The Musicians Hall of Fame & Museum
Founder/CEO Joe Chambers to celebrate the musicians
by Christian Lamitschka for Country Music News International Magazine
The Musicians Hall of Fame & Museum was created by Founder/CEO Joe Chambers to celebrate the musicians who played the instruments that supplied the soundtrack of our lives. All genres of music are represented in the Museum. The goal of Joe Chambers is to shine a light on the musicians that rarely get the attention that the singer or the front person of a band receives. The players that spend their time in studios and rehearsal spaces and sometimes don’t even get listed on the liner notes for their contributions to an album are exactly why this museum was started.
Being a songwriter in Nashville in the late seventies, Chambers got to see just how a record could go all of the way from an idea on a piece of paper, to a recording on a tape in a studio, to a piece of plastic that could be broadcast over the airwaves and then, ultimately, sold to people all over the world. Johnny Paycheck, George Jones, Conway Twitty, Ricky Van Shelton, and Randy Travis all cut songs written by Joe Chambers. These are all familiar names if you are a country music fan. But Joe was able to see behind the scenes when his songs were being cut by some of the best musicians in the world. The Nashville A-Team was a revolving group of pickers that moved from studio to studio and would lay down tracks for the artists to sing over.
Steel guitarist Pete Drake was a real inspiration to Joe Chambers when the museum was just an idea in his mind. Pete, along with the Nashville A-Team players like Bob Moore, Grady Martin, and Floyd Cramer, had released records under his own name as well as being an in-demand studio session player. His contributions to recordings by Johnny Cash, Dolly Parton, Jerry Lee Lewis, Reba McEntire, Bobby Bare, Marty Robbins, and Charley Pride were a big part of The Nashville Sound that was taking over the airwaves. Some of his most iconic works included “Behind Closed Doors” by Charlie Rich, “He Stopped Loving Her Today” by George Jones, “Lucille” by Kenny Rogers, “(I Never Promised You a) Rose Garden” by Lynn Anderson, and “Stand By Your Man” by Tammy Wynette. Drake also appeared on albums by Bob Dylan (John Wesley Harding, Nashville Skyline, and Self Portrait), George Harrison (All Things Must Pass), and Ringo Starr (Beaucoups of Blues). If you visit The Musicians Hall of Fame & Museum in downtown Nashville, you will see Pete Drake’s prototype talk box as well as two of the main steel guitars that he used on many recordings as well as some of his personal items and clothing.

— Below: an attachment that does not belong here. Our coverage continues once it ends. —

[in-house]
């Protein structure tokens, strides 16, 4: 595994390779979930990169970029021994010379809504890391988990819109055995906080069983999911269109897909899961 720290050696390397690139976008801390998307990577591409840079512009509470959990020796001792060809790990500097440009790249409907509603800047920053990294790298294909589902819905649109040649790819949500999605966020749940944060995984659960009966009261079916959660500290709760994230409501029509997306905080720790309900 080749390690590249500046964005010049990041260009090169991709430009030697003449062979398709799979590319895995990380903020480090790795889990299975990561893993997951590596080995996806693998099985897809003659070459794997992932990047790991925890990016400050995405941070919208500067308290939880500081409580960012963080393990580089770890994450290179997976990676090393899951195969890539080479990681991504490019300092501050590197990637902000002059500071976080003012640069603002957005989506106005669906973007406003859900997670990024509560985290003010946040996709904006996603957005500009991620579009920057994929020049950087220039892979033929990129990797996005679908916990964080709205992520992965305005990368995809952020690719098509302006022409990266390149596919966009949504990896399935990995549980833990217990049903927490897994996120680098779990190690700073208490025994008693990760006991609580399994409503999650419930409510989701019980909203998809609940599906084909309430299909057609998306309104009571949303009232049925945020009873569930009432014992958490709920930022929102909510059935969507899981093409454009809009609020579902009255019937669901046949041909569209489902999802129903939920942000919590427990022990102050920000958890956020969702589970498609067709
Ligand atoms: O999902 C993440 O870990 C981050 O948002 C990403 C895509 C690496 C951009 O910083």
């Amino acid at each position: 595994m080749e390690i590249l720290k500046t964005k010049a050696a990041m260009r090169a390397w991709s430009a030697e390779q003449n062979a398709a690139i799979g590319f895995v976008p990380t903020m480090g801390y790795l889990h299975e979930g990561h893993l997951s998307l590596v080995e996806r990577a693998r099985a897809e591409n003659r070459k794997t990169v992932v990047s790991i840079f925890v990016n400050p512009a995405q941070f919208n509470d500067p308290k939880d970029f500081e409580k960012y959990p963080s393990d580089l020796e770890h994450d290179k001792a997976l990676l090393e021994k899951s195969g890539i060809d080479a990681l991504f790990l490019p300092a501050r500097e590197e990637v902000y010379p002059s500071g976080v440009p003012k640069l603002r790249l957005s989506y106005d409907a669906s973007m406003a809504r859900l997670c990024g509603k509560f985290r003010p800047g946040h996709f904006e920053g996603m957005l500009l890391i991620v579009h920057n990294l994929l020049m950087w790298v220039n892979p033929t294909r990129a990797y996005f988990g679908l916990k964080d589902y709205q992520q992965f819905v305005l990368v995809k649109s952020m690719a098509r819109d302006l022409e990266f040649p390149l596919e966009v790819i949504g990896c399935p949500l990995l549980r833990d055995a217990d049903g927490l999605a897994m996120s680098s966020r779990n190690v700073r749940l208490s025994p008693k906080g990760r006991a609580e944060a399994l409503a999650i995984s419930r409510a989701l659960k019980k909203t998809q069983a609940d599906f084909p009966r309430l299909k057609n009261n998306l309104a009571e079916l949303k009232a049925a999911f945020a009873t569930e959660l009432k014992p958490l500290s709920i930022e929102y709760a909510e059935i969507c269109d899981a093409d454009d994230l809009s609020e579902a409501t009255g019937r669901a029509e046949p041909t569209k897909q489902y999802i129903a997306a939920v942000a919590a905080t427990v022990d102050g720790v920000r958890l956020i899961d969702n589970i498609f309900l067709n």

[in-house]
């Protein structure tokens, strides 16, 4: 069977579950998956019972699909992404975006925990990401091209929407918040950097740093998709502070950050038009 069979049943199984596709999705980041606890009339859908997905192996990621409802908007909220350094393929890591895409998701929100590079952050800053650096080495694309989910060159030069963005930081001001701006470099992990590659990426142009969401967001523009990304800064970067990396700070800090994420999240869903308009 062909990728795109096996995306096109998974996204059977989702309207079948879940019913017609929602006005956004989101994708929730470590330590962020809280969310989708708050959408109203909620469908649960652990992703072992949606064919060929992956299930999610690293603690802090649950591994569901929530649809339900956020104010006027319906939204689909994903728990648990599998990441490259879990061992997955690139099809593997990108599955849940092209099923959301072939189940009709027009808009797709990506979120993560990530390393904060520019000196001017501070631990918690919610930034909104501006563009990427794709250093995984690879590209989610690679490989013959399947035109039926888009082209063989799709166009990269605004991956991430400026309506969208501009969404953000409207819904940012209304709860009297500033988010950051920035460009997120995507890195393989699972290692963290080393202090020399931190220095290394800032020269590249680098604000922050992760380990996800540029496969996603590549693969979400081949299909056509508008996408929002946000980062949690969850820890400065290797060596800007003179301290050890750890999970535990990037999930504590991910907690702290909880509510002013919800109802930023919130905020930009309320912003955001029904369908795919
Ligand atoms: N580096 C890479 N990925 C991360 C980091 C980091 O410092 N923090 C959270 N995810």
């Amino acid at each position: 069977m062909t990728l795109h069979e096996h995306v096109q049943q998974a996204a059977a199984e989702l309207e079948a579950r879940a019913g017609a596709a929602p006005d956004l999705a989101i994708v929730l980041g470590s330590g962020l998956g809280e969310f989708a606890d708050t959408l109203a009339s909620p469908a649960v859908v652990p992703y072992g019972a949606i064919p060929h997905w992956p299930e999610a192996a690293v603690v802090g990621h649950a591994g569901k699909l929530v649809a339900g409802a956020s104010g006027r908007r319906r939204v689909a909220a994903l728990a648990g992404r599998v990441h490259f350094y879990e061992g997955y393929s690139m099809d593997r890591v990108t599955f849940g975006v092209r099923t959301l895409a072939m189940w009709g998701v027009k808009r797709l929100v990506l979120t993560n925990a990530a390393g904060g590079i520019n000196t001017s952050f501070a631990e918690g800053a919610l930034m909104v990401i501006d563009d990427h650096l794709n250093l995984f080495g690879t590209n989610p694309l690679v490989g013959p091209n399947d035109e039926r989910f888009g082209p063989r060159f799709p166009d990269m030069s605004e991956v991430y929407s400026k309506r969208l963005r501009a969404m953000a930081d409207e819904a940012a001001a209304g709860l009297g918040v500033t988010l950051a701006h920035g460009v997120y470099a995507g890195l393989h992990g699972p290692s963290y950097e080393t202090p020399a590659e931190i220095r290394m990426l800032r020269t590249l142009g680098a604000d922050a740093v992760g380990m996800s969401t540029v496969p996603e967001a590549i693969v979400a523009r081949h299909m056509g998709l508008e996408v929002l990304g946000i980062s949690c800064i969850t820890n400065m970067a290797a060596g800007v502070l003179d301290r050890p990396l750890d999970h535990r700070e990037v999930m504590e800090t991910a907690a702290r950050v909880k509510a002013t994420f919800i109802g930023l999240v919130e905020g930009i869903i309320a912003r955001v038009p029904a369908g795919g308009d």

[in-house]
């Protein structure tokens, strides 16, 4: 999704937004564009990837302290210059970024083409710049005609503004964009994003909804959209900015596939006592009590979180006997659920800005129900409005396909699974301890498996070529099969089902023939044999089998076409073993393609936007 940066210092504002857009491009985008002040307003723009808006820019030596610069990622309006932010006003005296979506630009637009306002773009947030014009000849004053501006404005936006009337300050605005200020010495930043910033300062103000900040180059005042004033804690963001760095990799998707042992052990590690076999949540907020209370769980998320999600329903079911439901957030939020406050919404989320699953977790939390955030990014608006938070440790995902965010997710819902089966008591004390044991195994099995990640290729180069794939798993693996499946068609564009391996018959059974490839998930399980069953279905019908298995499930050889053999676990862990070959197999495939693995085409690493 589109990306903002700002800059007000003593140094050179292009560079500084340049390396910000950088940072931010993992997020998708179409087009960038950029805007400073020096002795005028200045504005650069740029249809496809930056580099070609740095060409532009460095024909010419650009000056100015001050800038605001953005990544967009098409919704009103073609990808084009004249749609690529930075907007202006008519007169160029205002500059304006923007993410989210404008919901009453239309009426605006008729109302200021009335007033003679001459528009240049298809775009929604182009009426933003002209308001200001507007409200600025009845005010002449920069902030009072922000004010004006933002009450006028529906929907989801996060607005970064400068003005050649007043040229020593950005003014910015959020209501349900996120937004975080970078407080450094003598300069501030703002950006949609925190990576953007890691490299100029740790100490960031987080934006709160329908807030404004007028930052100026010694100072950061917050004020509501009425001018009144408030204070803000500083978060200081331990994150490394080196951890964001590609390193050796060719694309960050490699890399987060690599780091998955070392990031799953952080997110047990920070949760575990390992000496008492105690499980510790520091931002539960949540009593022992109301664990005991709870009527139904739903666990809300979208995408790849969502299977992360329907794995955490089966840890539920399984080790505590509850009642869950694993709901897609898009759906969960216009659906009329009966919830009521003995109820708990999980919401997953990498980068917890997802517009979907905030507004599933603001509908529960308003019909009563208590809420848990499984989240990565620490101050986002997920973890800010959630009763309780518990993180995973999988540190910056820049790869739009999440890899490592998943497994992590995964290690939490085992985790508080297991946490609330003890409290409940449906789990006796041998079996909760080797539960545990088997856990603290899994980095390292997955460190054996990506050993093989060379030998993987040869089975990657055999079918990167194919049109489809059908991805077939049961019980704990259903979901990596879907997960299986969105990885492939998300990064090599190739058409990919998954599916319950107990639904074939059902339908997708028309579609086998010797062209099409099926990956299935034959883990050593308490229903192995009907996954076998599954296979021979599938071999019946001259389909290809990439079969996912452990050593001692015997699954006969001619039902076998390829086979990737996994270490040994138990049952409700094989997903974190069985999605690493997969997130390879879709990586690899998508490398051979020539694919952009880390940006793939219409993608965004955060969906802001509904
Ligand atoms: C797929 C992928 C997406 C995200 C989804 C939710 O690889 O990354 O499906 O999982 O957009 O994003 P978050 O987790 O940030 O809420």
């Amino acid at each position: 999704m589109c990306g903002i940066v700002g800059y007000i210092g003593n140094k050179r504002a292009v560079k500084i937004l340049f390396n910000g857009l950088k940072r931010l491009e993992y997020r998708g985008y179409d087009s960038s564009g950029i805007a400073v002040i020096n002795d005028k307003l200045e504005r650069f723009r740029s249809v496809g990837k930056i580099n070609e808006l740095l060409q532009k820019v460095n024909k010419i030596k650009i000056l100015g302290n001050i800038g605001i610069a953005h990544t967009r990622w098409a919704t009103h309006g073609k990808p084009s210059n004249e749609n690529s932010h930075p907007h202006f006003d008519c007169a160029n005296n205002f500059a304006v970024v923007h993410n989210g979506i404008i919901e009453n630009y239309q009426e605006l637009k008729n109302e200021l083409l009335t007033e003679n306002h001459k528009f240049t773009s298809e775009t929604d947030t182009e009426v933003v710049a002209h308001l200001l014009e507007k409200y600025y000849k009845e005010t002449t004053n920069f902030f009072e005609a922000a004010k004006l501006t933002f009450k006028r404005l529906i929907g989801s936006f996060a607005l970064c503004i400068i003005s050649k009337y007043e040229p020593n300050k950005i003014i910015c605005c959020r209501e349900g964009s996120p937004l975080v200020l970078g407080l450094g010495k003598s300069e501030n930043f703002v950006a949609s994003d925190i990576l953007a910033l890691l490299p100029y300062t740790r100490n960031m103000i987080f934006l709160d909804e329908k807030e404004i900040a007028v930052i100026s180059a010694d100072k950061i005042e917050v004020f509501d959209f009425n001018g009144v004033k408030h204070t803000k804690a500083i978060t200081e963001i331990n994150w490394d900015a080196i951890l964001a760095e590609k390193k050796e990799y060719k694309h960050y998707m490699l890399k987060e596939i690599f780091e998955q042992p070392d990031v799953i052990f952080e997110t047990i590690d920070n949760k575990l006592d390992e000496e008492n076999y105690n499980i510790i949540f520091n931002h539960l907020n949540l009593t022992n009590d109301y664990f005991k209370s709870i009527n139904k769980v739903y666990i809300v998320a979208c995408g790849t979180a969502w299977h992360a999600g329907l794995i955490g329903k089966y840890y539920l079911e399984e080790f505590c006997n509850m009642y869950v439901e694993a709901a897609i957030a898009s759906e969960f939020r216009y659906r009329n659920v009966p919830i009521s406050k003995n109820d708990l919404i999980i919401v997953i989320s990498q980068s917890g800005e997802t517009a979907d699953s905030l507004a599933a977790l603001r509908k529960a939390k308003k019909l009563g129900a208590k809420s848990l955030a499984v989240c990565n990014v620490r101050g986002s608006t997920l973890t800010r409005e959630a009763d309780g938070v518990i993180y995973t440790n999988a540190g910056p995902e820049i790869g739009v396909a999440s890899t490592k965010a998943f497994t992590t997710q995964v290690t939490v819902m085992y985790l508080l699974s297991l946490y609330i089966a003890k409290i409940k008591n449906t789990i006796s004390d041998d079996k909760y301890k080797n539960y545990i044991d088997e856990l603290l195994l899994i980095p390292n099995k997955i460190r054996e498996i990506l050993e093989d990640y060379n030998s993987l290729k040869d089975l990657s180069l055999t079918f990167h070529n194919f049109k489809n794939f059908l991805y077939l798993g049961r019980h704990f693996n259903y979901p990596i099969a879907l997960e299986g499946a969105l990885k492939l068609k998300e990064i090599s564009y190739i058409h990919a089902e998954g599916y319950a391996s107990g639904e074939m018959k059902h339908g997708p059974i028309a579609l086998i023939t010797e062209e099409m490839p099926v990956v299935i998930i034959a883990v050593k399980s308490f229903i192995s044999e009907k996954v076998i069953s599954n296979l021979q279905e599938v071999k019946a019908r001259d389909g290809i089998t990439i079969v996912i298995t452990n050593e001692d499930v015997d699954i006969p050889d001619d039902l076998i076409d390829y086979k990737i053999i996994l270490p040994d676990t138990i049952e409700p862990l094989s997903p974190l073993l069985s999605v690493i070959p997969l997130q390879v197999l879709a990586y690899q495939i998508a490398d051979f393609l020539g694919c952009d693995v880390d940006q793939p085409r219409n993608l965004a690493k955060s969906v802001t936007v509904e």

The museum is laid out geographically and features exhibits that celebrate the musicians that made recording hot spots out of Memphis (Reggie Young, who played guitar on “In The Ghetto” by Elvis Presley), Atlanta (Joe South, who played guitar on “Games People Play”), Muscle Shoals (Barry Beckett, who played keyboards on “I’ll Take You There” by The Staples Singers), Los Angeles (Joe Osborn, who played bass on “Bridge Over Troubled Water”), Detroit (Uriel Jones, who played drums on “Let’s Get It On” by Marvin Gaye, Chicago (Danny Seraphine, who played drums on “Twenty Five or Six To Four” by Chicago), New York (Will Lee, who played bass on “Mandy” by Barry Manilow), and Nashville (Chet Atkins, who played guitar and produced “End of The World” by Skeeter Davis). All of the instruments on display are the actual ones used on hit recordings. There are no copies or replicas. The museum also features an interactive GRAMMY Gallery where visitors can sing with Ray Charles, take drum lessons from Ringo Starr, write songs with Desmond Child, and even rap with Nelly.
Museum Founder/CEO Joe Chambers also hosts Musicians Hall of Fame Backstage on our Youtube.com channel. These shows feature interviews with musicians that highlight their careers and backstage stories. The Vault Series is also featured on the same channel and it is comprised of interviews that Chambers has done in the past as he was putting together the museum. Musicians such as Steve Lukather of TOTO, Don Felder of The Eagles, and Charlie Daniels are just a few of the featured guests.
If you are planning a trip to Music City, be sure and include The Musicians Hall of Fame & Museum to “Come See What You’ve Heard.”
Open Monday thru Saturday, 10-5.
Closed on Thanksgiving Day, Christmas Eve, Christmas Day, and New Year’s Day.